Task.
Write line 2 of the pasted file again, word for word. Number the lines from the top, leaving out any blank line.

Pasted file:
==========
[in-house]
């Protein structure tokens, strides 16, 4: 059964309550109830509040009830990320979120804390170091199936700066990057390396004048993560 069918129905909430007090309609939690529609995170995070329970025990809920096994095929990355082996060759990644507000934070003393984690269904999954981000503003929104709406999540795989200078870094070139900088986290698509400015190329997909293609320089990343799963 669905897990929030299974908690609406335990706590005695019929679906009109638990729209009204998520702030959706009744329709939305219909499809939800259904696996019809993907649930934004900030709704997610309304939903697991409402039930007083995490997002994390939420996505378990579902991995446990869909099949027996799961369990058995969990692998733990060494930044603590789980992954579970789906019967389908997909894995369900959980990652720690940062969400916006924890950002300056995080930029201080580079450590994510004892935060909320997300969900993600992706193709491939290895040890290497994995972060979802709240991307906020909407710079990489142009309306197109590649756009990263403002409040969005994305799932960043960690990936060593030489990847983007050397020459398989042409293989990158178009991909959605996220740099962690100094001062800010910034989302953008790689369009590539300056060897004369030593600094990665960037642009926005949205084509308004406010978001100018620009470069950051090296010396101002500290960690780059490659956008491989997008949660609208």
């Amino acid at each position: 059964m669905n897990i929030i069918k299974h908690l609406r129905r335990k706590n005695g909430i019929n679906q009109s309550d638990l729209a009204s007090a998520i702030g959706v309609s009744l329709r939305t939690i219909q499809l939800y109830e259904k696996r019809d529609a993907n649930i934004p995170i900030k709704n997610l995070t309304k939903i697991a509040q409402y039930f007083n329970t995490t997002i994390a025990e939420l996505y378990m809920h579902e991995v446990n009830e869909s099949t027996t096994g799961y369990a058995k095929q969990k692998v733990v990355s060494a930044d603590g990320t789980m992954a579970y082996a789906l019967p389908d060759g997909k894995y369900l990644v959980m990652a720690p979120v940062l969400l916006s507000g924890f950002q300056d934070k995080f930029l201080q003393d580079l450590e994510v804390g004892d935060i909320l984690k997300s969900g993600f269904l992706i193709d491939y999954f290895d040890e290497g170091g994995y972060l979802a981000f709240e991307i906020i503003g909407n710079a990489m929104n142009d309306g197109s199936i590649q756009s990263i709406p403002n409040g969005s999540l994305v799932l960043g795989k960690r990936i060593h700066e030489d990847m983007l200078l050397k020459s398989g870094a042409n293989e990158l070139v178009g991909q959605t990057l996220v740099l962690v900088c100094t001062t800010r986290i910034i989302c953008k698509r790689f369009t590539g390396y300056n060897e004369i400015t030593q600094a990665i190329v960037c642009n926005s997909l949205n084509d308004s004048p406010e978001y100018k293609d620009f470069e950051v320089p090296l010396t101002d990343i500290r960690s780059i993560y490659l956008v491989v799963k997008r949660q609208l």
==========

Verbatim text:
């Protein structure tokens, strides 16, 4: 059964309550109830509040009830990320979120804390170091199936700066990057390396004048993560 069918129905909430007090309609939690529609995170995070329970025990809920096994095929990355082996060759990644507000934070003393984690269904999954981000503003929104709406999540795989200078870094070139900088986290698509400015190329997909293609320089990343799963 669905897990929030299974908690609406335990706590005695019929679906009109638990729209009204998520702030959706009744329709939305219909499809939800259904696996019809993907649930934004900030709704997610309304939903697991409402039930007083995490997002994390939420996505378990579902991995446990869909099949027996799961369990058995969990692998733990060494930044603590789980992954579970789906019967389908997909894995369900959980990652720690940062969400916006924890950002300056995080930029201080580079450590994510004892935060909320997300969900993600992706193709491939290895040890290497994995972060979802709240991307906020909407710079990489142009309306197109590649756009990263403002409040969005994305799932960043960690990936060593030489990847983007050397020459398989042409293989990158178009991909959605996220740099962690100094001062800010910034989302953008790689369009590539300056060897004369030593600094990665960037642009926005949205084509308004406010978001100018620009470069950051090296010396101002500290960690780059490659956008491989997008949660609208």